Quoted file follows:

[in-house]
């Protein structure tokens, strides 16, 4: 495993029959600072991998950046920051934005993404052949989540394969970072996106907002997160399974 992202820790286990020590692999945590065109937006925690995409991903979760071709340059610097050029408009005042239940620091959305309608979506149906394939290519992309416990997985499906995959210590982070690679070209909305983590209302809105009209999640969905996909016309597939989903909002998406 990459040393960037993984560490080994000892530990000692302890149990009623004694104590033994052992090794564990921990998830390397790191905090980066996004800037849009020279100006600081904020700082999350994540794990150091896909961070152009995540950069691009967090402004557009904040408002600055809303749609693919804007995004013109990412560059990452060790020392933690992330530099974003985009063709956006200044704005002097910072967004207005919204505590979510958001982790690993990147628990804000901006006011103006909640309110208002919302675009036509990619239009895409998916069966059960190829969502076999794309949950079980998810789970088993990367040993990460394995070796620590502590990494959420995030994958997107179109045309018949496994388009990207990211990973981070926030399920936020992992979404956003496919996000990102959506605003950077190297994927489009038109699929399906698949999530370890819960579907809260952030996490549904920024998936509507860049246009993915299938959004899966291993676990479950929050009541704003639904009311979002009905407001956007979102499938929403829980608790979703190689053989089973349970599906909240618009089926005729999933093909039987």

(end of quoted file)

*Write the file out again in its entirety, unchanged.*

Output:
[in-house]
């Protein structure tokens, strides 16, 4: 495993029959600072991998950046920051934005993404052949989540394969970072996106907002997160399974 992202820790286990020590692999945590065109937006925690995409991903979760071709340059610097050029408009005042239940620091959305309608979506149906394939290519992309416990997985499906995959210590982070690679070209909305983590209302809105009209999640969905996909016309597939989903909002998406 990459040393960037993984560490080994000892530990000692302890149990009623004694104590033994052992090794564990921990998830390397790191905090980066996004800037849009020279100006600081904020700082999350994540794990150091896909961070152009995540950069691009967090402004557009904040408002600055809303749609693919804007995004013109990412560059990452060790020392933690992330530099974003985009063709956006200044704005002097910072967004207005919204505590979510958001982790690993990147628990804000901006006011103006909640309110208002919302675009036509990619239009895409998916069966059960190829969502076999794309949950079980998810789970088993990367040993990460394995070796620590502590990494959420995030994958997107179109045309018949496994388009990207990211990973981070926030399920936020992992979404956003496919996000990102959506605003950077190297994927489009038109699929399906698949999530370890819960579907809260952030996490549904920024998936509507860049246009993915299938959004899966291993676990479950929050009541704003639904009311979002009905407001956007979102499938929403829980608790979703190689053989089973349970599906909240618009089926005729999933093909039987």